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Ortrun Zuber-Skerritt, Lesley Wood and Ina Louw


Swe Khine Myint, Lourdusamy Atputhasamy, Ching Sing Chai and Timothy Teo

In recent years educators have been bombarded with various educational issues, such as the increase in curriculum content and the practical demands of classroom teaching, including how to cope with technological advances that have influenced how students learn, what they learn, and where they learn. To equip school students with the knowledge and skills to cope with today’s demands, teachers need sophisticated outlooks and considerable knowledge. Research has shown that personal epistemological beliefs influence how teachers conceptualize teaching. Hence it is essential for teacher educators to understand the epistemological beliefs that pre-service teachers hold in order to foster mature epistemological outlooks among them that could facilitate educational reforms. This chapter reports a study that examines the profile of the epistemological and pedagogical beliefs of preservice teachers in Singapore and explores possible relationships among their beliefs, gender and subject domain. A total of 340 pre-service teachers took part in this study. The study found that pre-service teachers were generally relativistic in their epistemological outlooks. They also expressed strong belief in the constructivist approach to teaching and learning. Gender differences in epistemological and pedagogical beliefs were also detected. Based on the analysed epistemological and pedagogical profiles, the authors suggest the possible implications of the readiness among Singaporean pre-service teachers for constructivist-oriented educational reform.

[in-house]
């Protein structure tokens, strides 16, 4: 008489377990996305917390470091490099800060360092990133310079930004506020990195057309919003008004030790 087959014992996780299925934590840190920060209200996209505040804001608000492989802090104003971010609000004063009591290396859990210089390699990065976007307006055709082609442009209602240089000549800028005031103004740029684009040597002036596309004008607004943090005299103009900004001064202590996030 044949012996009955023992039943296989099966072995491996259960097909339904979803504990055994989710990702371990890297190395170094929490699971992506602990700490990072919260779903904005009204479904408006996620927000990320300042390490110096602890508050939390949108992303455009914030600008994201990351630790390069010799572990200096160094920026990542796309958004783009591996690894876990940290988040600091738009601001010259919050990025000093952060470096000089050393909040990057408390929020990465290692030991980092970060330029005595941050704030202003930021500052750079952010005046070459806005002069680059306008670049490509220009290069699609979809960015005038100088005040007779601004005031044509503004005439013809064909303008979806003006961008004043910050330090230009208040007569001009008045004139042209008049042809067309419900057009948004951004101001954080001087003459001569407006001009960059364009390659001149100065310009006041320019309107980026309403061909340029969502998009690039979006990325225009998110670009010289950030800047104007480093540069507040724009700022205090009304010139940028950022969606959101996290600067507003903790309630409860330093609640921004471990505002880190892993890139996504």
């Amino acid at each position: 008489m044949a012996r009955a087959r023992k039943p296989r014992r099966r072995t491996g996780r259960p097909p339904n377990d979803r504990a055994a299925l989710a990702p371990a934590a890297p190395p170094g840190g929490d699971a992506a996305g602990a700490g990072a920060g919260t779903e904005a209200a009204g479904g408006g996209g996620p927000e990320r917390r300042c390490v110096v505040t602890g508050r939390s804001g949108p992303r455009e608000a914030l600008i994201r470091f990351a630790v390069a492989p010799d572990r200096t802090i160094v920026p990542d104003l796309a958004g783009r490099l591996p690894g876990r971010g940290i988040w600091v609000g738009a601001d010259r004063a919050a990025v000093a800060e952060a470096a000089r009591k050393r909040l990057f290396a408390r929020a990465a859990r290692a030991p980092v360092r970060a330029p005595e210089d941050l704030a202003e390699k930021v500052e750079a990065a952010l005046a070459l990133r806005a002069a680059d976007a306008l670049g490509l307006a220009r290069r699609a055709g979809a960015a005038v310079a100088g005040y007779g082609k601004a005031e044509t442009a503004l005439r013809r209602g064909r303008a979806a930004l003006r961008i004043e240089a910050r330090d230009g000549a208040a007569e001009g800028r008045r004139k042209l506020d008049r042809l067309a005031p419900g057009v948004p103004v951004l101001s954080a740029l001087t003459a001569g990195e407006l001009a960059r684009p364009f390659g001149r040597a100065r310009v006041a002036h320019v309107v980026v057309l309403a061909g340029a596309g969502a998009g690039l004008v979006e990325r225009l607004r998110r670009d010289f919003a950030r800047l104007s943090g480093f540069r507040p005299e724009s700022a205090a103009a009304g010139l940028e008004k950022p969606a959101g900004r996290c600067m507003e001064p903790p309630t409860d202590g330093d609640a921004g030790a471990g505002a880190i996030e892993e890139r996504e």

Timothy W. Wineberg

Bryant Griffith

Iasonas Lamprianou and James A. Athanasou

Erik Jan van Rossum and Rebecca Hamer


David Clarke, Eva Jablonka, Jonas Emanuelsson and Ida Ah Chee Mok


Matts Mattsson, Inge Johansson and Birgitta Sandström